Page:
Government should help safeguard online privacy
Two-thirds of Consumers say Government Should Help Safeguard Online Privacy
WASHINGTON, DC – Ioana Rusu, regulatory counsel for Consumers Union, the nonprofit publisher of Consumer Reports, will share new poll results when she testifies at a Senate committee hearing on online privacy and data security tomorrow. A May poll conducted by Consumer Reports shows that two-thirds of consumers feel that the government should be involved with safeguarding their online privacy, while 81 percent of respondents agreed that they should be able to permanently opt out of Internet tracking from a single location.
“The idea of online privacy encompasses much more than the ‘creepy’ feeling consumers get when ads for an item they’ve looked at follows them around the web. Although we live in an age of extensive sharing, very few people would agree that every piece of information they transmit should be available to everyone, for any conceivable purpose,” said Rusu. “In fact, a May Consumer Reports poll found that over 80 percent of respondents were concerned that companies may be sharing their personal information with third parties without their permission.”
The poll results are released as the Senate Commerce Committee prepares to hold a Wednesday hearing. They will hear testimony on three bills aimed at strengthening online privacy and data security – the Commercial Privacy Bill of Rights of 2011 introduced by Senators Kerry and McCain, Senator Rockefeller’s Do-Not-Track Online Act, and the Data Security and Breach Notification Act of 2011 sponsored by Senators Pryor and Rockefeller.
Rusu applauds the Commercial Privacy Bill of Rights, saying it creates a clear roadmap for the fair and responsible treatment of consumer data online, including the principle of “privacy by design,” which requires entities to incorporate privacy protections into their day-to-day activities as they develop new products and implement new technologies. The bill also grants enforcement power to both the Federal Trade Commission and state attorneys general, “a crucial provision that will increase the likelihood that bad actors are caught and punished.”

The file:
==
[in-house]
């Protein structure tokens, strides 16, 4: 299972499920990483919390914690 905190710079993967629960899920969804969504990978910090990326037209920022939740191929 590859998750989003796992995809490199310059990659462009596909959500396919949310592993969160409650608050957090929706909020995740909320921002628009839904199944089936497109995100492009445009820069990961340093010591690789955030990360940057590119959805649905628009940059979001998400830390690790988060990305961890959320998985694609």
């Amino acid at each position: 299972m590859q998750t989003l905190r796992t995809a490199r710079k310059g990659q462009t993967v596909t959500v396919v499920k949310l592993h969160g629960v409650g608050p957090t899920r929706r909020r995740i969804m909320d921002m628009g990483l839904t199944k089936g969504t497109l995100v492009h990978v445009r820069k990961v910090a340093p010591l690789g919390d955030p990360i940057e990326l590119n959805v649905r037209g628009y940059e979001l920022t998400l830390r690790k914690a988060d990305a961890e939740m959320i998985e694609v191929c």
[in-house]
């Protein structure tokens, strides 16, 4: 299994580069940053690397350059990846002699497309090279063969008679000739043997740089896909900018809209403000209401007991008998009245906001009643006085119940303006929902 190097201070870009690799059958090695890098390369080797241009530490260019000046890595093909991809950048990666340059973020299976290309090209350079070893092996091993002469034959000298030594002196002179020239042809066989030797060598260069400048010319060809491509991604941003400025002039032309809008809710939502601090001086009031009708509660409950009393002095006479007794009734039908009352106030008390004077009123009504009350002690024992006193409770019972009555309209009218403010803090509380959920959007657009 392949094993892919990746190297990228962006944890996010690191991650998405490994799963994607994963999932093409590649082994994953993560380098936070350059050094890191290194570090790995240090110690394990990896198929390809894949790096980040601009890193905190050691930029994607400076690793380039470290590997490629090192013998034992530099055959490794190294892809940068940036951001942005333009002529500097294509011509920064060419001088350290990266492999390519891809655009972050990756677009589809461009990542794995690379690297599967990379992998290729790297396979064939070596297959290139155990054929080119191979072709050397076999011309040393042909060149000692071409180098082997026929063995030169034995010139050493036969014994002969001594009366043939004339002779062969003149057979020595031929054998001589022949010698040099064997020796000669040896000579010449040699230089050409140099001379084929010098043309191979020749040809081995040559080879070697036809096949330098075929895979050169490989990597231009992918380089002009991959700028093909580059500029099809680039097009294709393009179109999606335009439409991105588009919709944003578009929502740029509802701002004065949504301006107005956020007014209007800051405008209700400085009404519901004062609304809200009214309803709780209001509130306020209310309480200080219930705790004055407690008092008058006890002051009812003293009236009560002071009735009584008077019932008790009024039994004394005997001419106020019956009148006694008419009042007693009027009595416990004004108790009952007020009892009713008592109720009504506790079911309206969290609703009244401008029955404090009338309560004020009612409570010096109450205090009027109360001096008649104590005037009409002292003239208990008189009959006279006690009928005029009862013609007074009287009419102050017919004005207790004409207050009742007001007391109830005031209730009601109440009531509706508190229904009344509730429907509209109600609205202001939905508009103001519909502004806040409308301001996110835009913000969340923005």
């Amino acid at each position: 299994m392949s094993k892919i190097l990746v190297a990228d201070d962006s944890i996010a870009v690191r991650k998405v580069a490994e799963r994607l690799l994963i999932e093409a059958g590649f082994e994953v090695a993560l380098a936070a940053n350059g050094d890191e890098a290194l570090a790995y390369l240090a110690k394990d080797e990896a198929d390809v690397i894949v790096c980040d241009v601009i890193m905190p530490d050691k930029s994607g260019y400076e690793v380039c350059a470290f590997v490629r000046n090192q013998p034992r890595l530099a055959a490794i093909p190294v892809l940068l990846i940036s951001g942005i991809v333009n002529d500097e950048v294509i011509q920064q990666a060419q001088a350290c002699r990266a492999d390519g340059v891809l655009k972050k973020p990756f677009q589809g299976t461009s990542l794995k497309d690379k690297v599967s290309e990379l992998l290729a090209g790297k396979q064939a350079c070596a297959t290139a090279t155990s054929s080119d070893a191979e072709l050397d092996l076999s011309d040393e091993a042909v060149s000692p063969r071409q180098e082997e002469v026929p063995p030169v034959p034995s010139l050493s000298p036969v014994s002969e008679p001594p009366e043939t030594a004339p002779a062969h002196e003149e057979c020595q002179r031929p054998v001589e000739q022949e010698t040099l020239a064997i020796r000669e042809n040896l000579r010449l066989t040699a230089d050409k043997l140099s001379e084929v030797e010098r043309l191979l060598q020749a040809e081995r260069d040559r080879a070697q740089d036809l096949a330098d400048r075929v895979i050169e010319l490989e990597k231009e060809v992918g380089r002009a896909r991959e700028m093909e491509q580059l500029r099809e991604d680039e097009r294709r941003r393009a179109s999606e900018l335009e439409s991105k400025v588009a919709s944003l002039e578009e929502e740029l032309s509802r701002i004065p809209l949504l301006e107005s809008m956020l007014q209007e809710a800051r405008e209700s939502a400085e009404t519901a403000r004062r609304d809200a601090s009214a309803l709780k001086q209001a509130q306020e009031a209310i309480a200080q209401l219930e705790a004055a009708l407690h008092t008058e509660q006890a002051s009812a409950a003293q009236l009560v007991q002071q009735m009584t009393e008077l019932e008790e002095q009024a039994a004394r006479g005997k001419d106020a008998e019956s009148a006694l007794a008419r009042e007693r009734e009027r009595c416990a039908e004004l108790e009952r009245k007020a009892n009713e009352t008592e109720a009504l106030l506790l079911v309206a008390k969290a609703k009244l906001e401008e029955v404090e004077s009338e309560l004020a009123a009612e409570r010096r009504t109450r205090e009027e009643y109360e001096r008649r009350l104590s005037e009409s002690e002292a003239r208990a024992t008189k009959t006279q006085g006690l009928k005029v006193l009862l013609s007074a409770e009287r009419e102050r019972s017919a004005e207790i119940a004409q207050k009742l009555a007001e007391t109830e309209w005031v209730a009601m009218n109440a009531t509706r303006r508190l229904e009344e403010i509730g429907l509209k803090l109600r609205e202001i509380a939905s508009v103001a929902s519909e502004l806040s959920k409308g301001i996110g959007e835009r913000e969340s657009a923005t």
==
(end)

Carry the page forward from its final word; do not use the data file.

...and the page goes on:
Her testimony also notes the importance of Senator Rockefeller’s “Do Not Track” initiative, noting that while some industry actors have already developed and incorporated Do Not Track tools directly in browsers, marketers can and do ignore the wishes of consumers who use these tools.
“This is precisely why Chairman Rockefeller’s ‘Do-Not-Track Online Act of 2011’ should be a welcome and necessary part of any privacy discussion. The bill would lend the force of law to industry’s self-regulatory efforts by requiring that when a consumer using a DNT tool expresses a preference to not be tracked online, companies must respect that choice.”
The number of security breaches today makes the need for the strong data security rules included in the Data Security and Breach Notification Act clearer than ever, says Rusu. The bill would also hopefully incentivize covered entities to engage in data minimization practices on the front end, before the breach occurs.
“We firmly believe that implementing these baseline principles will enhance consumer trust in the marketplace and encourage businesses to grow and innovate with confidence,” said Rusu.
The hearing is scheduled to begin at 10 AM on Wednesday, June 29th. For more information, please visit www.commerce.senate.gov.
The Consumer Reports National Research Center conducted a telephone survey using a nationally representative probability sample of telephone households. 1,007 interviews were completed among adults aged 18+. Interviewing took place over May 5-8, 2011. The sampling error is +/- 3.2 percentage points at a 95% confidence level. For a copy of the full survey, contact David Butler or Kara Kelber at Consumers Union.
David Butler or Kara Kelber, 202-462-6262